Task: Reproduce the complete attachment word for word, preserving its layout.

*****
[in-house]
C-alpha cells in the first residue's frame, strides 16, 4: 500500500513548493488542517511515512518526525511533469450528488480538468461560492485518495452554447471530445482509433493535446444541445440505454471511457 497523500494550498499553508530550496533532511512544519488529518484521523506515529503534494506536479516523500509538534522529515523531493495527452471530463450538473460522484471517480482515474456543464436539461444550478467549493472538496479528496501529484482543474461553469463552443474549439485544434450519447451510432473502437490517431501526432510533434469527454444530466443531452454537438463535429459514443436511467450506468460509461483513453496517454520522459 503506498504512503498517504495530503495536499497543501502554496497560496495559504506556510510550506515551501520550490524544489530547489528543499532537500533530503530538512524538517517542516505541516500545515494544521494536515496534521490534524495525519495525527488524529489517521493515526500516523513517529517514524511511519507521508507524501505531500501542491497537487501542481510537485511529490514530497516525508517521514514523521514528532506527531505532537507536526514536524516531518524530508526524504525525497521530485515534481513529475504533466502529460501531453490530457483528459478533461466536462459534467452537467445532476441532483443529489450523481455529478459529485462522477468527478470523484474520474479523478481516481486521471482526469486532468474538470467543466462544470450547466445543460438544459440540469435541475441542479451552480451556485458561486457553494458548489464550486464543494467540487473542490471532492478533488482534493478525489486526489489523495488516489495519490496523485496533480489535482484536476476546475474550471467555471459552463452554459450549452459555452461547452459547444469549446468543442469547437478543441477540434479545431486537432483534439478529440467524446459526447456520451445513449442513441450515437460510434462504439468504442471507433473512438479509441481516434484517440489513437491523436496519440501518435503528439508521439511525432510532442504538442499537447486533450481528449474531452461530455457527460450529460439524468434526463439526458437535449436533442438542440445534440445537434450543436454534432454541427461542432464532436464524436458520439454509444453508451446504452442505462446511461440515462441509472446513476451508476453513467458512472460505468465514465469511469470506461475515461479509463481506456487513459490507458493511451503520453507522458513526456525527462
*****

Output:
[in-house]
C-alpha cells in the first residue's frame, strides 16, 4: 500500500513548493488542517511515512518526525511533469450528488480538468461560492485518495452554447471530445482509433493535446444541445440505454471511457 497523500494550498499553508530550496533532511512544519488529518484521523506515529503534494506536479516523500509538534522529515523531493495527452471530463450538473460522484471517480482515474456543464436539461444550478467549493472538496479528496501529484482543474461553469463552443474549439485544434450519447451510432473502437490517431501526432510533434469527454444530466443531452454537438463535429459514443436511467450506468460509461483513453496517454520522459 503506498504512503498517504495530503495536499497543501502554496497560496495559504506556510510550506515551501520550490524544489530547489528543499532537500533530503530538512524538517517542516505541516500545515494544521494536515496534521490534524495525519495525527488524529489517521493515526500516523513517529517514524511511519507521508507524501505531500501542491497537487501542481510537485511529490514530497516525508517521514514523521514528532506527531505532537507536526514536524516531518524530508526524504525525497521530485515534481513529475504533466502529460501531453490530457483528459478533461466536462459534467452537467445532476441532483443529489450523481455529478459529485462522477468527478470523484474520474479523478481516481486521471482526469486532468474538470467543466462544470450547466445543460438544459440540469435541475441542479451552480451556485458561486457553494458548489464550486464543494467540487473542490471532492478533488482534493478525489486526489489523495488516489495519490496523485496533480489535482484536476476546475474550471467555471459552463452554459450549452459555452461547452459547444469549446468543442469547437478543441477540434479545431486537432483534439478529440467524446459526447456520451445513449442513441450515437460510434462504439468504442471507433473512438479509441481516434484517440489513437491523436496519440501518435503528439508521439511525432510532442504538442499537447486533450481528449474531452461530455457527460450529460439524468434526463439526458437535449436533442438542440445534440445537434450543436454534432454541427461542432464532436464524436458520439454509444453508451446504452442505462446511461440515462441509472446513476451508476453513467458512472460505468465514465469511469470506461475515461479509463481506456487513459490507458493511451503520453507522458513526456525527462